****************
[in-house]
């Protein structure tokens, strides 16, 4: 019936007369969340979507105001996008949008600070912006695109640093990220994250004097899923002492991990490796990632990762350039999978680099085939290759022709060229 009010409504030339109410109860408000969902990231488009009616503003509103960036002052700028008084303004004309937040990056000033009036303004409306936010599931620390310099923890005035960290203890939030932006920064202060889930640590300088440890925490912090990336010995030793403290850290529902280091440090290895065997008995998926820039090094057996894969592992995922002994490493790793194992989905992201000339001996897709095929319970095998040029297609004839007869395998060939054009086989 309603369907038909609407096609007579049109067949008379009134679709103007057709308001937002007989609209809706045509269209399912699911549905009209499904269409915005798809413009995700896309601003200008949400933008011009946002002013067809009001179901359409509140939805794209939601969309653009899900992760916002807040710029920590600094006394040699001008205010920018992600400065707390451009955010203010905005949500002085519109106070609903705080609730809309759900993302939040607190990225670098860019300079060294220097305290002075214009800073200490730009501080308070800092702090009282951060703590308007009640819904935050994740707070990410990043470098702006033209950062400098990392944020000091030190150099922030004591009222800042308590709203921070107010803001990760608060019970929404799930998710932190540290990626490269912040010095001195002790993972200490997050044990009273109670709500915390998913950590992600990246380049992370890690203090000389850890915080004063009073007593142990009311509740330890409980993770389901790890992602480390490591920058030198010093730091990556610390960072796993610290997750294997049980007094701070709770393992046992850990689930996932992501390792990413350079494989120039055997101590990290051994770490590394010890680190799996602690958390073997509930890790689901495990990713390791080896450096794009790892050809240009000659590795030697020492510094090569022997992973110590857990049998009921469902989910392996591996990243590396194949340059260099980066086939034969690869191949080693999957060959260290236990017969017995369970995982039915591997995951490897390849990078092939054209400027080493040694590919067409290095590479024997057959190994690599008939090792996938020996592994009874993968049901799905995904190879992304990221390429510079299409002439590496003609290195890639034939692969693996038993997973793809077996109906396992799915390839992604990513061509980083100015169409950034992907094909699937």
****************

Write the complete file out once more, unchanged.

[in-house]
């Protein structure tokens, strides 16, 4: 019936007369969340979507105001996008949008600070912006695109640093990220994250004097899923002492991990490796990632990762350039999978680099085939290759022709060229 009010409504030339109410109860408000969902990231488009009616503003509103960036002052700028008084303004004309937040990056000033009036303004409306936010599931620390310099923890005035960290203890939030932006920064202060889930640590300088440890925490912090990336010995030793403290850290529902280091440090290895065997008995998926820039090094057996894969592992995922002994490493790793194992989905992201000339001996897709095929319970095998040029297609004839007869395998060939054009086989 309603369907038909609407096609007579049109067949008379009134679709103007057709308001937002007989609209809706045509269209399912699911549905009209499904269409915005798809413009995700896309601003200008949400933008011009946002002013067809009001179901359409509140939805794209939601969309653009899900992760916002807040710029920590600094006394040699001008205010920018992600400065707390451009955010203010905005949500002085519109106070609903705080609730809309759900993302939040607190990225670098860019300079060294220097305290002075214009800073200490730009501080308070800092702090009282951060703590308007009640819904935050994740707070990410990043470098702006033209950062400098990392944020000091030190150099922030004591009222800042308590709203921070107010803001990760608060019970929404799930998710932190540290990626490269912040010095001195002790993972200490997050044990009273109670709500915390998913950590992600990246380049992370890690203090000389850890915080004063009073007593142990009311509740330890409980993770389901790890992602480390490591920058030198010093730091990556610390960072796993610290997750294997049980007094701070709770393992046992850990689930996932992501390792990413350079494989120039055997101590990290051994770490590394010890680190799996602690958390073997509930890790689901495990990713390791080896450096794009790892050809240009000659590795030697020492510094090569022997992973110590857990049998009921469902989910392996591996990243590396194949340059260099980066086939034969690869191949080693999957060959260290236990017969017995369970995982039915591997995951490897390849990078092939054209400027080493040694590919067409290095590479024997057959190994690599008939090792996938020996592994009874993968049901799905995904190879992304990221390429510079299409002439590496003609290195890639034939692969693996038993997973793809077996109906396992799915390839992604990513061509980083100015169409950034992907094909699937």